August Wilson was named Frederick August Kittel when he was born to a German father and an African American mother in 1945. Wilson was born and raised in Pittsburgh, PA. His father drifted in an out of his family. His mother and a stepfather, David Bedford, mostly raised Wilson. When Wilson was sixteen, he was accused of plagiarism at school when he wrote a sophisticated paper that the administration did not believe he could write. When Wilson's principal would not recognize the validity of Wilson's work, she suspended him and later ignored his attempts to come back to school. Wilson soon dropped out and educated himself at the local library, reading everything he could find. In the 1960's, Wilson steeped himself in the black power movement while he worked on his poetry and short stories. Eventually, in the sixties, Wilson reinvented himself as a playwright. His work was nurtured through institutions like the Yale School of Drama, where the Dean of the Drama School at the time, theatre director Lloyd Richards, recognized Wilson's talent. Richards later collaborated with Wilson in New York on Broadway. Fences was Wilson's second play to go to Broadway and won him the 1987 Pulitzer Prize for Drama. Wilson won the Pulitzer Prize for Drama again in 1990 for his play The Piano Lesson.
Wilson has taken upon himself the responsibility to write a play about black experiences in the United States for every decade of the 20th century. Only two decades remain, the first years of the century and the 1990's. Fences is his play about blacks in the 1950's. Beginning in 1957, between the Korean and Vietnam wars, Fences ends in 1965, but the themes of the play directly place its consciousness in a pre-civil-rights-movement, pre-Vietnam-war-era psyche. Fences takes place in a still latent time. Like the popular Sam Cooke song of the day proclaims, "A Change is Gonna Come," but not quite yet.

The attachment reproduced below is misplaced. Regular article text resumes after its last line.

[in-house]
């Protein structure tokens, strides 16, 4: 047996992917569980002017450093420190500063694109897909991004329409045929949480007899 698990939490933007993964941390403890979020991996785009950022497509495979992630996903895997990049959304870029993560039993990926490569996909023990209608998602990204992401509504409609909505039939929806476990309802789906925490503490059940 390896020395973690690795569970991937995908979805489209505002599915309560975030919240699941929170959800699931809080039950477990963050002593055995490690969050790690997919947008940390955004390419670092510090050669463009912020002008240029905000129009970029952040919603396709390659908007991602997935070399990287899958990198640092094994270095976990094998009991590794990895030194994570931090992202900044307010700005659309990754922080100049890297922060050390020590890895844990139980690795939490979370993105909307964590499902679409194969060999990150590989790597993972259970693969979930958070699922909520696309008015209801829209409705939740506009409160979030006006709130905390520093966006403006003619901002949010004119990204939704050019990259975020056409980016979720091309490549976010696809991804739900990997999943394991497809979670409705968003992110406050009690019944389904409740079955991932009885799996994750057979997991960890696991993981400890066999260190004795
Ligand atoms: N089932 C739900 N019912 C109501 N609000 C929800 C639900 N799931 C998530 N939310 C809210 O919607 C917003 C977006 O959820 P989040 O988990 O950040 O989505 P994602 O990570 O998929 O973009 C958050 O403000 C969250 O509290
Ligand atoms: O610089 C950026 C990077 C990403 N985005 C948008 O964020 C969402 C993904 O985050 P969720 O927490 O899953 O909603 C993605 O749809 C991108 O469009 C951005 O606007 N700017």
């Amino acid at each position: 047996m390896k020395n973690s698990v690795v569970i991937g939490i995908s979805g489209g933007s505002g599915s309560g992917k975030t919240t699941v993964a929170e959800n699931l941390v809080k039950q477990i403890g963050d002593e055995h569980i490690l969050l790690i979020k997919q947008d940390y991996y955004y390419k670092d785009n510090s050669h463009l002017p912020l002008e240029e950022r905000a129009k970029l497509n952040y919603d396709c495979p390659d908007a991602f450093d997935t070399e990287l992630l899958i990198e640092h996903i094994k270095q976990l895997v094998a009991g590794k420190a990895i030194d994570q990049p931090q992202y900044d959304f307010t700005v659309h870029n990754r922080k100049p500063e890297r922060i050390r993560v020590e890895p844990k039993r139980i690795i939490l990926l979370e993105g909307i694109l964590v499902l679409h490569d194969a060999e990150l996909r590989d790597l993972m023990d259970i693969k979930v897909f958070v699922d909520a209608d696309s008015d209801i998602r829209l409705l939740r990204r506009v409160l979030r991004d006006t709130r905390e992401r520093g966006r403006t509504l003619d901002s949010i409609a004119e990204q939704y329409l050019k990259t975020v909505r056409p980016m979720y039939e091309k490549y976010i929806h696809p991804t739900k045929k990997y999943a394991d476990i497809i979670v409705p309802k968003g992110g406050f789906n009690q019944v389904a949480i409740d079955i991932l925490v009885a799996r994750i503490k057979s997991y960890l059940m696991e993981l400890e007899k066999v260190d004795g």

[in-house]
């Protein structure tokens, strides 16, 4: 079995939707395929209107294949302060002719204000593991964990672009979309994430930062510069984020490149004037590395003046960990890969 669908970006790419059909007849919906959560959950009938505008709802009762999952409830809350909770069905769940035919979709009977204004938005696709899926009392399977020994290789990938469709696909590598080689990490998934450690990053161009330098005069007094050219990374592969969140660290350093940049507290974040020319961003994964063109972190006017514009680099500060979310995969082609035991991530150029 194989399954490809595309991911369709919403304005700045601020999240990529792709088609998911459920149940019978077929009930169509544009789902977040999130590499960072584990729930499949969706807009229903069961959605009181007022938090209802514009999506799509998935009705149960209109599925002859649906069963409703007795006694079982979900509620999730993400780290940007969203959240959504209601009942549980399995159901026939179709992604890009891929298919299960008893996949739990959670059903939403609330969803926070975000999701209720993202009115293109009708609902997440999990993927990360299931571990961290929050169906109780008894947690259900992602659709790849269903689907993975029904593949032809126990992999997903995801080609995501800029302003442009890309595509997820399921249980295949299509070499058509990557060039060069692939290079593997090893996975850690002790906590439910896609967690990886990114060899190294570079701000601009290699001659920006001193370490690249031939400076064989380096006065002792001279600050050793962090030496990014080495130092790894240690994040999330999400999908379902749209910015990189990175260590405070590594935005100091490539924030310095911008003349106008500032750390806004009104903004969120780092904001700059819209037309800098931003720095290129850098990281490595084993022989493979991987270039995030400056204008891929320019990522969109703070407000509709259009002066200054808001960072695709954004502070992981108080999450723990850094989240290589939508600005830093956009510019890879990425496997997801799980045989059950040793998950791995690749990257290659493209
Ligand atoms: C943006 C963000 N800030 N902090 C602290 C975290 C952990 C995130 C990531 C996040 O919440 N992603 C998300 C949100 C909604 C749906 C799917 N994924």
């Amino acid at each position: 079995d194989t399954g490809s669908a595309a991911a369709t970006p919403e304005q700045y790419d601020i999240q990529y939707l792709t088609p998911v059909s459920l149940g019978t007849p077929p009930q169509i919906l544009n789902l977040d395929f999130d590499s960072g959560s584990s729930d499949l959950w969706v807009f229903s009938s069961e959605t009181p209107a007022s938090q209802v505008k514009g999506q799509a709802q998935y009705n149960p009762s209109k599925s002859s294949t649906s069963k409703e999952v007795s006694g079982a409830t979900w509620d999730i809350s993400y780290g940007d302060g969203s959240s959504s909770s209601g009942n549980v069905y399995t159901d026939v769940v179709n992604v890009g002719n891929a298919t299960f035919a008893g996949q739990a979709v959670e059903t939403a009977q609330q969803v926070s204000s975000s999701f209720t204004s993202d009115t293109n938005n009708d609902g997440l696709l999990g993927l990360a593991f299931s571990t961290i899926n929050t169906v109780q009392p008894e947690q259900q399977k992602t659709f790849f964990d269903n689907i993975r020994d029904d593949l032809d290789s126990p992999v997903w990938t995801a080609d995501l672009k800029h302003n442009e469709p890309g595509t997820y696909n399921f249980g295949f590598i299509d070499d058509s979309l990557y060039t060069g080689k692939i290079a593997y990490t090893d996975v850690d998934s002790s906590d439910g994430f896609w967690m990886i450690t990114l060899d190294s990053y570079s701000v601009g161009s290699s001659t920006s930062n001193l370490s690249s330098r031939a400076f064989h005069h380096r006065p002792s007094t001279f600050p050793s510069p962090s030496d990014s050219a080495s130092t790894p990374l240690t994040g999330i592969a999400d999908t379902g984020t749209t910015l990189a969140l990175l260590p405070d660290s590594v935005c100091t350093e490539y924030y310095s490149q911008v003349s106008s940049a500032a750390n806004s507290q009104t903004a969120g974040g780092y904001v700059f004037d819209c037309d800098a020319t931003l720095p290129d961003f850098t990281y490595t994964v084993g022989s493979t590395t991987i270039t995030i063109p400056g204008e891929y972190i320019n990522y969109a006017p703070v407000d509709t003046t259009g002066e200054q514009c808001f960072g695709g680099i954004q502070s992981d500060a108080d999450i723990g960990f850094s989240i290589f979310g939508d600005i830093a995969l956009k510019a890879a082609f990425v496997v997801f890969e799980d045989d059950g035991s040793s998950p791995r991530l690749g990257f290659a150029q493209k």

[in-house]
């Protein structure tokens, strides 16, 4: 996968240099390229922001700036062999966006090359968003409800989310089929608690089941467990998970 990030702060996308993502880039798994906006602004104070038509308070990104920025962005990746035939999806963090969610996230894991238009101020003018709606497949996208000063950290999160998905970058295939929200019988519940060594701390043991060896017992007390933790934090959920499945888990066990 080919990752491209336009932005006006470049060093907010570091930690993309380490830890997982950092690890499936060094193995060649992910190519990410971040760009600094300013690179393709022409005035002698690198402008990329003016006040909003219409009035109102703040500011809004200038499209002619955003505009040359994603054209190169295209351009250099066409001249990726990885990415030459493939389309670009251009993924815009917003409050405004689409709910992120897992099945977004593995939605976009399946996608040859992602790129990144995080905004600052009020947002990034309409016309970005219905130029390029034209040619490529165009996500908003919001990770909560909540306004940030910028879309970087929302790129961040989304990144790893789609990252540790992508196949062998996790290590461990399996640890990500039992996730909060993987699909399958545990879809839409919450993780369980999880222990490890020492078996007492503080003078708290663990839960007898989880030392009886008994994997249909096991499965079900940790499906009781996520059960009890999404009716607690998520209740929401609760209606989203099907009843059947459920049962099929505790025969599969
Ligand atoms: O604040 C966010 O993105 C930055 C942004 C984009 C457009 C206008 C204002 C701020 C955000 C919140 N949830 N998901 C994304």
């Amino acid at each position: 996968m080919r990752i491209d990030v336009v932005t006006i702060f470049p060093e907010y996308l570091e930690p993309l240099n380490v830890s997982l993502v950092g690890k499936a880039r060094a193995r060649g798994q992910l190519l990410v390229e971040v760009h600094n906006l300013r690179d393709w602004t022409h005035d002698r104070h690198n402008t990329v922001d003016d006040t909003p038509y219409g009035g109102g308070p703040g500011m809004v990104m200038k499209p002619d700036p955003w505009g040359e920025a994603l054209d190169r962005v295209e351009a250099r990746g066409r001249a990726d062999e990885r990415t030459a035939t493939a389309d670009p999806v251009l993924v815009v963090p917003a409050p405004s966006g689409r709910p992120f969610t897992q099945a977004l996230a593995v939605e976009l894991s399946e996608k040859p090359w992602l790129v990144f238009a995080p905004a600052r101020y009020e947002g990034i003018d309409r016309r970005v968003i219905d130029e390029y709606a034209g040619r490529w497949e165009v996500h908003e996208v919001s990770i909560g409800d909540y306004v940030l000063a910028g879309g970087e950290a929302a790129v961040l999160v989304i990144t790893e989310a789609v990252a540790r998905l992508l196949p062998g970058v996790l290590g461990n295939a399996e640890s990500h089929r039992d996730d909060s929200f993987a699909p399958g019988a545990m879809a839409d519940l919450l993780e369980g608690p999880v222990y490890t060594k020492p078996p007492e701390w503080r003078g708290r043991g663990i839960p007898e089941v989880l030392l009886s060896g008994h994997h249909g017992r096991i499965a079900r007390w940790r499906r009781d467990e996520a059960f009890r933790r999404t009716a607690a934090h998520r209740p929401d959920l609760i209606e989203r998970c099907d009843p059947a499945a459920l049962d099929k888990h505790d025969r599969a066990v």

In Fences as in Wilson's other plays, a tragic character helps pave the way for other blacks to have opportunities under conditions they were never free to experience, but never reap from their own sacrifice and talents themselves. This is Troy Maxson's situation. Troy's last name, "Maxson," is a compressed reference to the Mason-Dixon line, considered as the imaginary line originally conceived of in 1820 to define the separation between the slave states and the free states. Maxson represents an amalgamation of Troy's history in the south and present life in the north that are inextricably linked.
Wilson purposefully sets the play during the season Hank Aaron led the Milwaukee Braves to the World Series, beating the New York Giants. When Fences takes place, blacks like Aaron proved they could not only compete with white ballplayers, but that they would be leaders in the professional league. Since we can look back on history with 20/20 hindsight, Wilson asks his audience to put together what they know of American history with the way his various characters experience and perceive history through their own, often conflicted eyes.